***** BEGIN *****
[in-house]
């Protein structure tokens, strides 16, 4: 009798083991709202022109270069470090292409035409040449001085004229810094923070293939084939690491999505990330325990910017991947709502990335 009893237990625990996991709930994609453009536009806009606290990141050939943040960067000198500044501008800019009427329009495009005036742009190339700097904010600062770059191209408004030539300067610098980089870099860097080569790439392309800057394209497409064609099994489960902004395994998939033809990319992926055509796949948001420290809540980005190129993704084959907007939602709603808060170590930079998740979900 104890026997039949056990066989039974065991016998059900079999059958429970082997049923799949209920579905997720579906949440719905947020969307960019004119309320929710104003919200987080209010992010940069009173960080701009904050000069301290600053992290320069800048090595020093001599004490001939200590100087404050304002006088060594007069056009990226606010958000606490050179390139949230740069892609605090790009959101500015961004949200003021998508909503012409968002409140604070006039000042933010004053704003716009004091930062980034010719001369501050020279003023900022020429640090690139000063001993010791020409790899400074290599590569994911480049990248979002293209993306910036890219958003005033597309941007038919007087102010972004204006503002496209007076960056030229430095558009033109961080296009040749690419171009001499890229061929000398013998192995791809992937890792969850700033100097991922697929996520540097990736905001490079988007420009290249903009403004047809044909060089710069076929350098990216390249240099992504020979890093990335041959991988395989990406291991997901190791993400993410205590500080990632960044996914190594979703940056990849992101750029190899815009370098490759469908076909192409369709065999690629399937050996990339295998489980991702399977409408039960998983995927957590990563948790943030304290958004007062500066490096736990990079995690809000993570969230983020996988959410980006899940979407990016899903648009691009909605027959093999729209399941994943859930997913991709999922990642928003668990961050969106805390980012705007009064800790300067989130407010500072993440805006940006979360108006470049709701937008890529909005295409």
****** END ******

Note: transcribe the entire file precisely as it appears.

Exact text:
[in-house]
């Protein structure tokens, strides 16, 4: 009798083991709202022109270069470090292409035409040449001085004229810094923070293939084939690491999505990330325990910017991947709502990335 009893237990625990996991709930994609453009536009806009606290990141050939943040960067000198500044501008800019009427329009495009005036742009190339700097904010600062770059191209408004030539300067610098980089870099860097080569790439392309800057394209497409064609099994489960902004395994998939033809990319992926055509796949948001420290809540980005190129993704084959907007939602709603808060170590930079998740979900 104890026997039949056990066989039974065991016998059900079999059958429970082997049923799949209920579905997720579906949440719905947020969307960019004119309320929710104003919200987080209010992010940069009173960080701009904050000069301290600053992290320069800048090595020093001599004490001939200590100087404050304002006088060594007069056009990226606010958000606490050179390139949230740069892609605090790009959101500015961004949200003021998508909503012409968002409140604070006039000042933010004053704003716009004091930062980034010719001369501050020279003023900022020429640090690139000063001993010791020409790899400074290599590569994911480049990248979002293209993306910036890219958003005033597309941007038919007087102010972004204006503002496209007076960056030229430095558009033109961080296009040749690419171009001499890229061929000398013998192995791809992937890792969850700033100097991922697929996520540097990736905001490079988007420009290249903009403004047809044909060089710069076929350098990216390249240099992504020979890093990335041959991988395989990406291991997901190791993400993410205590500080990632960044996914190594979703940056990849992101750029190899815009370098490759469908076909192409369709065999690629399937050996990339295998489980991702399977409408039960998983995927957590990563948790943030304290958004007062500066490096736990990079995690809000993570969230983020996988959410980006899940979407990016899903648009691009909605027959093999729209399941994943859930997913991709999922990642928003668990961050969106805390980012705007009064800790300067989130407010500072993440805006940006979360108006470049709701937008890529909005295409």